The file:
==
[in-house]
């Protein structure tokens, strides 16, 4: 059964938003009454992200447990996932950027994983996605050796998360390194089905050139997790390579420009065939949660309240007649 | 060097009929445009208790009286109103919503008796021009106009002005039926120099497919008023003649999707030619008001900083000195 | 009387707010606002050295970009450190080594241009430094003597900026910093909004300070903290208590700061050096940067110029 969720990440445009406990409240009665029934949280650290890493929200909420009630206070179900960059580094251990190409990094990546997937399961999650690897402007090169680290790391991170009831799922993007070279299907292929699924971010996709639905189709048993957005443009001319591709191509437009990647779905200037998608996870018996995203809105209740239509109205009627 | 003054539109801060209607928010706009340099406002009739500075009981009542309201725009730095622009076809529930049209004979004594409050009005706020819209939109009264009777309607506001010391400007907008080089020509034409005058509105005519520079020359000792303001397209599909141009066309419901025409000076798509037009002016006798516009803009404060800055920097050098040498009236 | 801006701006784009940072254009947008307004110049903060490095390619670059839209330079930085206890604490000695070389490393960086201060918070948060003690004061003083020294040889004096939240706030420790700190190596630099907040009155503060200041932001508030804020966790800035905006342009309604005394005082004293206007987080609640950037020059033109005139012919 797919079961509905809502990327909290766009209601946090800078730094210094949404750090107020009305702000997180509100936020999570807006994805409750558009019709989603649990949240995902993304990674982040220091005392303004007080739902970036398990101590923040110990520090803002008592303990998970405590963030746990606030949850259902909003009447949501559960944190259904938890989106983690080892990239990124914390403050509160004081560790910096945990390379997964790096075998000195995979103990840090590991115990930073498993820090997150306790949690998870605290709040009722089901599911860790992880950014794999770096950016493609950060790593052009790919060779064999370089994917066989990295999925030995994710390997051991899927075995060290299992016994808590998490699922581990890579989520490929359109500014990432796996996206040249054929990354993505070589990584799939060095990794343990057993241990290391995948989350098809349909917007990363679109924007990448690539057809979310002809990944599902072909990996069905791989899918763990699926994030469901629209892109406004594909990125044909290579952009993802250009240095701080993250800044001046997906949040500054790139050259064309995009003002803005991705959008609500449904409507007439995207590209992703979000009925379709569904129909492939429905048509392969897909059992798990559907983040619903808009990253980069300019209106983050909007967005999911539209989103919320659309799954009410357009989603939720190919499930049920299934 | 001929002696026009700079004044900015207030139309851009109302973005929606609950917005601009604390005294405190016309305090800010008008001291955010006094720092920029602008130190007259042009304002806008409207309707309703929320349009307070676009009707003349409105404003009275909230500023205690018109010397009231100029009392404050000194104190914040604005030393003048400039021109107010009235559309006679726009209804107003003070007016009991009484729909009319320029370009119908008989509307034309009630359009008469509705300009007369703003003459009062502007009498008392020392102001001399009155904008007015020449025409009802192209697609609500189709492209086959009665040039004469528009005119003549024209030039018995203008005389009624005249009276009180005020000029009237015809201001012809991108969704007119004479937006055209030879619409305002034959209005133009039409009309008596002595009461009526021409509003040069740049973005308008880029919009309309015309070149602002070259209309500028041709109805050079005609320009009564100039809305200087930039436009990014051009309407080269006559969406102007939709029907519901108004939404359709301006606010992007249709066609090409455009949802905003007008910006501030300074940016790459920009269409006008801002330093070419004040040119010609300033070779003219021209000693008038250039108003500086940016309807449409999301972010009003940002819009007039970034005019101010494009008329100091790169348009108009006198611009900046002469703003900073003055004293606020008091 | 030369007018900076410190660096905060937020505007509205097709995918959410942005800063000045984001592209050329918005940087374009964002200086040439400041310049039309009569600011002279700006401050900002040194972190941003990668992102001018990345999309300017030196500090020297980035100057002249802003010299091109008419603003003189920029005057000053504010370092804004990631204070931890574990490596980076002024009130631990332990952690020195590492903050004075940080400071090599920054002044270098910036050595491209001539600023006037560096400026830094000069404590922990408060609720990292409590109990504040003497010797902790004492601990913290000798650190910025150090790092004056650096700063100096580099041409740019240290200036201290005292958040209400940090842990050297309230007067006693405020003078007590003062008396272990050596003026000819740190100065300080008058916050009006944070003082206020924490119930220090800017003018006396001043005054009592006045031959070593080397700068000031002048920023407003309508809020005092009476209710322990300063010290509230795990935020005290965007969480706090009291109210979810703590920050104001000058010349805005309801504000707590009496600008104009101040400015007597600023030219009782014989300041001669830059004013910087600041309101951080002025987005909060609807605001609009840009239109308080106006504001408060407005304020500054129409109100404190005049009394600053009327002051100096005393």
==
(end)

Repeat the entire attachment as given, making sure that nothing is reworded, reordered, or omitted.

[in-house]
């Protein structure tokens, strides 16, 4: 059964938003009454992200447990996932950027994983996605050796998360390194089905050139997790390579420009065939949660309240007649 | 060097009929445009208790009286109103919503008796021009106009002005039926120099497919008023003649999707030619008001900083000195 | 009387707010606002050295970009450190080594241009430094003597900026910093909004300070903290208590700061050096940067110029 969720990440445009406990409240009665029934949280650290890493929200909420009630206070179900960059580094251990190409990094990546997937399961999650690897402007090169680290790391991170009831799922993007070279299907292929699924971010996709639905189709048993957005443009001319591709191509437009990647779905200037998608996870018996995203809105209740239509109205009627 | 003054539109801060209607928010706009340099406002009739500075009981009542309201725009730095622009076809529930049209004979004594409050009005706020819209939109009264009777309607506001010391400007907008080089020509034409005058509105005519520079020359000792303001397209599909141009066309419901025409000076798509037009002016006798516009803009404060800055920097050098040498009236 | 801006701006784009940072254009947008307004110049903060490095390619670059839209330079930085206890604490000695070389490393960086201060918070948060003690004061003083020294040889004096939240706030420790700190190596630099907040009155503060200041932001508030804020966790800035905006342009309604005394005082004293206007987080609640950037020059033109005139012919 797919079961509905809502990327909290766009209601946090800078730094210094949404750090107020009305702000997180509100936020999570807006994805409750558009019709989603649990949240995902993304990674982040220091005392303004007080739902970036398990101590923040110990520090803002008592303990998970405590963030746990606030949850259902909003009447949501559960944190259904938890989106983690080892990239990124914390403050509160004081560790910096945990390379997964790096075998000195995979103990840090590991115990930073498993820090997150306790949690998870605290709040009722089901599911860790992880950014794999770096950016493609950060790593052009790919060779064999370089994917066989990295999925030995994710390997051991899927075995060290299992016994808590998490699922581990890579989520490929359109500014990432796996996206040249054929990354993505070589990584799939060095990794343990057993241990290391995948989350098809349909917007990363679109924007990448690539057809979310002809990944599902072909990996069905791989899918763990699926994030469901629209892109406004594909990125044909290579952009993802250009240095701080993250800044001046997906949040500054790139050259064309995009003002803005991705959008609500449904409507007439995207590209992703979000009925379709569904129909492939429905048509392969897909059992798990559907983040619903808009990253980069300019209106983050909007967005999911539209989103919320659309799954009410357009989603939720190919499930049920299934 | 001929002696026009700079004044900015207030139309851009109302973005929606609950917005601009604390005294405190016309305090800010008008001291955010006094720092920029602008130190007259042009304002806008409207309707309703929320349009307070676009009707003349409105404003009275909230500023205690018109010397009231100029009392404050000194104190914040604005030393003048400039021109107010009235559309006679726009209804107003003070007016009991009484729909009319320029370009119908008989509307034309009630359009008469509705300009007369703003003459009062502007009498008392020392102001001399009155904008007015020449025409009802192209697609609500189709492209086959009665040039004469528009005119003549024209030039018995203008005389009624005249009276009180005020000029009237015809201001012809991108969704007119004479937006055209030879619409305002034959209005133009039409009309008596002595009461009526021409509003040069740049973005308008880029919009309309015309070149602002070259209309500028041709109805050079005609320009009564100039809305200087930039436009990014051009309407080269006559969406102007939709029907519901108004939404359709301006606010992007249709066609090409455009949802905003007008910006501030300074940016790459920009269409006008801002330093070419004040040119010609300033070779003219021209000693008038250039108003500086940016309807449409999301972010009003940002819009007039970034005019101010494009008329100091790169348009108009006198611009900046002469703003900073003055004293606020008091 | 030369007018900076410190660096905060937020505007509205097709995918959410942005800063000045984001592209050329918005940087374009964002200086040439400041310049039309009569600011002279700006401050900002040194972190941003990668992102001018990345999309300017030196500090020297980035100057002249802003010299091109008419603003003189920029005057000053504010370092804004990631204070931890574990490596980076002024009130631990332990952690020195590492903050004075940080400071090599920054002044270098910036050595491209001539600023006037560096400026830094000069404590922990408060609720990292409590109990504040003497010797902790004492601990913290000798650190910025150090790092004056650096700063100096580099041409740019240290200036201290005292958040209400940090842990050297309230007067006693405020003078007590003062008396272990050596003026000819740190100065300080008058916050009006944070003082206020924490119930220090800017003018006396001043005054009592006045031959070593080397700068000031002048920023407003309508809020005092009476209710322990300063010290509230795990935020005290965007969480706090009291109210979810703590920050104001000058010349805005309801504000707590009496600008104009101040400015007597600023030219009782014989300041001669830059004013910087600041309101951080002025987005909060609807605001609009840009239109308080106006504001408060407005304020500054129409109100404190005049009394600053009327002051100096005393």